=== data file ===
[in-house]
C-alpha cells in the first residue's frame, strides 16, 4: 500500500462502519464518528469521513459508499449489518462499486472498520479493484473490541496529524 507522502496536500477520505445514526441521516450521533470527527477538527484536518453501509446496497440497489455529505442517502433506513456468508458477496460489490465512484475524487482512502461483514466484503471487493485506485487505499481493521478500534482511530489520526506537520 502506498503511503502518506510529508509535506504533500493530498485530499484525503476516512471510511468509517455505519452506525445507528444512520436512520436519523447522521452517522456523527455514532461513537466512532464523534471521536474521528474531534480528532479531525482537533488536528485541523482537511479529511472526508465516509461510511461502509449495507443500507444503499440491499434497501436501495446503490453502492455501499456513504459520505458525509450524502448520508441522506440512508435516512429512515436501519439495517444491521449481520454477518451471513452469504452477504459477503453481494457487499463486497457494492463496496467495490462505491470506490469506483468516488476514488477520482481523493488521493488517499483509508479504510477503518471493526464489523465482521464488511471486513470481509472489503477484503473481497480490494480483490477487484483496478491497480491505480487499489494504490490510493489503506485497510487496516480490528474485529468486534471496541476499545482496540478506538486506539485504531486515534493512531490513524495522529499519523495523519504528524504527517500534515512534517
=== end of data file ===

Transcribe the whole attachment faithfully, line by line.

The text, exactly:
[in-house]
C-alpha cells in the first residue's frame, strides 16, 4: 500500500462502519464518528469521513459508499449489518462499486472498520479493484473490541496529524 507522502496536500477520505445514526441521516450521533470527527477538527484536518453501509446496497440497489455529505442517502433506513456468508458477496460489490465512484475524487482512502461483514466484503471487493485506485487505499481493521478500534482511530489520526506537520 502506498503511503502518506510529508509535506504533500493530498485530499484525503476516512471510511468509517455505519452506525445507528444512520436512520436519523447522521452517522456523527455514532461513537466512532464523534471521536474521528474531534480528532479531525482537533488536528485541523482537511479529511472526508465516509461510511461502509449495507443500507444503499440491499434497501436501495446503490453502492455501499456513504459520505458525509450524502448520508441522506440512508435516512429512515436501519439495517444491521449481520454477518451471513452469504452477504459477503453481494457487499463486497457494492463496496467495490462505491470506490469506483468516488476514488477520482481523493488521493488517499483509508479504510477503518471493526464489523465482521464488511471486513470481509472489503477484503473481497480490494480483490477487484483496478491497480491505480487499489494504490490510493489503506485497510487496516480490528474485529468486534471496541476499545482496540478506538486506539485504531486515534493512531490513524495522529499519523495523519504528524504527517500534515512534517